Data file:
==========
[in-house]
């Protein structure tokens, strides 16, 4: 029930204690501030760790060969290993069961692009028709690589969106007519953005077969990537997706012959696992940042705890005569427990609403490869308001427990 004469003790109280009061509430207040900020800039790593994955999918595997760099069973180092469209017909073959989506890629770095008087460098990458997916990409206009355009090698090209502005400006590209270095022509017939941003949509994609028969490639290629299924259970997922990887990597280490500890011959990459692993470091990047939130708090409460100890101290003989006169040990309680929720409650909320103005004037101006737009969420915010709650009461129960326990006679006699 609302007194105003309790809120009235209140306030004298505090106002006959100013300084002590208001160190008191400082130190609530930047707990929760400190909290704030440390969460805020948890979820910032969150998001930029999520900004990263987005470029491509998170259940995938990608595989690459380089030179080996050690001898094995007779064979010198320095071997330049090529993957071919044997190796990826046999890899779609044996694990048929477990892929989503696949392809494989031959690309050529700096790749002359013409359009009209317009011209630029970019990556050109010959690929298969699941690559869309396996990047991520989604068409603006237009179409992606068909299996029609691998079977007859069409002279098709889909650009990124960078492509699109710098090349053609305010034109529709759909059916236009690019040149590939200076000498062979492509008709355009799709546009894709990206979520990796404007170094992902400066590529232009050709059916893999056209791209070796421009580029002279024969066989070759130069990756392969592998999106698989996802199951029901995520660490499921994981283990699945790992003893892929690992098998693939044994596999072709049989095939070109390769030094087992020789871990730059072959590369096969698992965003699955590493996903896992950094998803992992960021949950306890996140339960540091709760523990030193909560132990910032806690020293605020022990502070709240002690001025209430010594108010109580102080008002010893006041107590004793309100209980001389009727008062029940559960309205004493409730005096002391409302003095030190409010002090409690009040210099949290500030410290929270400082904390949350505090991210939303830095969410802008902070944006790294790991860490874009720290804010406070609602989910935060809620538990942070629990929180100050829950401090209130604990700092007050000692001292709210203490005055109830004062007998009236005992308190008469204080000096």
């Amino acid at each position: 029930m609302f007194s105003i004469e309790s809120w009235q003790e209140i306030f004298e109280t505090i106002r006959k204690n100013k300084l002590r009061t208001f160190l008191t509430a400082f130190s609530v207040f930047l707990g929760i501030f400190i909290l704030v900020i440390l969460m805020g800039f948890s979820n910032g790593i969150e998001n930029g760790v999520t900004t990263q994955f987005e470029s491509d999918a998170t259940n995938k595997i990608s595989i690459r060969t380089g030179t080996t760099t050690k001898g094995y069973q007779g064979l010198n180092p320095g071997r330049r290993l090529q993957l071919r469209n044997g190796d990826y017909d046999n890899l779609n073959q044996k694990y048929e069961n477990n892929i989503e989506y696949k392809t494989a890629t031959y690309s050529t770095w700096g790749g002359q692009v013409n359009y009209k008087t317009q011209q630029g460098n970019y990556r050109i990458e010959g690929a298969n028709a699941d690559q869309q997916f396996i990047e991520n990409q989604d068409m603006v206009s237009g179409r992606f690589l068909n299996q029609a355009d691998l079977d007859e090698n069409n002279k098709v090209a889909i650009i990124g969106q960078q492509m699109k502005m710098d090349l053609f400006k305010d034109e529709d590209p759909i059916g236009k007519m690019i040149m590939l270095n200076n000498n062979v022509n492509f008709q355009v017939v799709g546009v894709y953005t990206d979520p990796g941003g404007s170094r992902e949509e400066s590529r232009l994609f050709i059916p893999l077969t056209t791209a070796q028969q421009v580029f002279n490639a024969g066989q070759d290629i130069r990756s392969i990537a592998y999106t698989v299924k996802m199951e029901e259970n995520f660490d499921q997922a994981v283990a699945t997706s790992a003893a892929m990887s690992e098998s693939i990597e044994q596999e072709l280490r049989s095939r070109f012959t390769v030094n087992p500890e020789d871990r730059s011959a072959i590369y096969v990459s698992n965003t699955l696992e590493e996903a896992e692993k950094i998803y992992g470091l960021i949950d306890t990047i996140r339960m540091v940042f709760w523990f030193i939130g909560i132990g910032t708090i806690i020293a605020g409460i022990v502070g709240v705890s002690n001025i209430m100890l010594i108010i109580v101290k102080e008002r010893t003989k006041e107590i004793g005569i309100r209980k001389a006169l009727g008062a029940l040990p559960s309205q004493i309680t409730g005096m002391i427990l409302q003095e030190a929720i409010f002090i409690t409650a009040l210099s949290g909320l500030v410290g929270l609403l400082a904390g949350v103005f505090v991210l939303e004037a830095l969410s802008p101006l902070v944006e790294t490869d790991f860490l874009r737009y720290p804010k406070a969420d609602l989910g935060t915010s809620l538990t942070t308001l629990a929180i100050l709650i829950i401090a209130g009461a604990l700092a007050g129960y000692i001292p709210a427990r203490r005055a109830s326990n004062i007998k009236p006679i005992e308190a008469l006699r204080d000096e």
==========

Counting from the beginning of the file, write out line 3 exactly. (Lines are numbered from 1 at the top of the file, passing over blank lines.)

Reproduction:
């Amino acid at each position: 029930m609302f007194s105003i004469e309790s809120w009235q003790e209140i306030f004298e109280t505090i106002r006959k204690n100013k300084l002590r009061t208001f160190l008191t509430a400082f130190s609530v207040f930047l707990g929760i501030f400190i909290l704030v900020i440390l969460m805020g800039f948890s979820n910032g790593i969150e998001n930029g760790v999520t900004t990263q994955f987005e470029s491509d999918a998170t259940n995938k595997i990608s595989i690459r060969t380089g030179t080996t760099t050690k001898g094995y069973q007779g064979l010198n180092p320095g071997r330049r290993l090529q993957l071919r469209n044997g190796d990826y017909d046999n890899l779609n073959q044996k694990y048929e069961n477990n892929i989503e989506y696949k392809t494989a890629t031959y690309s050529t770095w700096g790749g002359q692009v013409n359009y009209k008087t317009q011209q630029g460098n970019y990556r050109i990458e010959g690929a298969n028709a699941d690559q869309q997916f396996i990047e991520n990409q989604d068409m603006v206009s237009g179409r992606f690589l068909n299996q029609a355009d691998l079977d007859e090698n069409n002279k098709v090209a889909i650009i990124g969106q960078q492509m699109k502005m710098d090349l053609f400006k305010d034109e529709d590209p759909i059916g236009k007519m690019i040149m590939l270095n200076n000498n062979v022509n492509f008709q355009v017939v799709g546009v894709y953005t990206d979520p990796g941003g404007s170094r992902e949509e400066s590529r232009l994609f050709i059916p893999l077969t056209t791209a070796q028969q421009v580029f002279n490639a024969g066989q070759d290629i130069r990756s392969i990537a592998y999106t698989v299924k996802m199951e029901e259970n995520f660490d499921q997922a994981v283990a699945t997706s790992a003893a892929m990887s690992e098998s693939i990597e044994q596999e072709l280490r049989s095939r070109f012959t390769v030094n087992p500890e020789d871990r730059s011959a072959i590369y096969v990459s698992n965003t699955l696992e590493e996903a896992e692993k950094i998803y992992g470091l960021i949950d306890t990047i996140r339960m540091v940042f709760w523990f030193i939130g909560i132990g910032t708090i806690i020293a605020g409460i022990v502070g709240v705890s002690n001025i209430m100890l010594i108010i109580v101290k102080e008002r010893t003989k006041e107590i004793g005569i309100r209980k001389a006169l009727g008062a029940l040990p559960s309205q004493i309680t409730g005096m002391i427990l409302q003095e030190a929720i409010f002090i409690t409650a009040l210099s949290g909320l500030v410290g929270l609403l400082a904390g949350v103005f505090v991210l939303e004037a830095l969410s802008p101006l902070v944006e790294t490869d790991f860490l874009r737009y720290p804010k406070a969420d609602l989910g935060t915010s809620l538990t942070t308001l629990a929180i100050l709650i829950i401090a209130g009461a604990l700092a007050g129960y000692i001292p709210a427990r203490r005055a109830s326990n004062i007998k009236p006679i005992e308190a008469l006699r204080d000096e």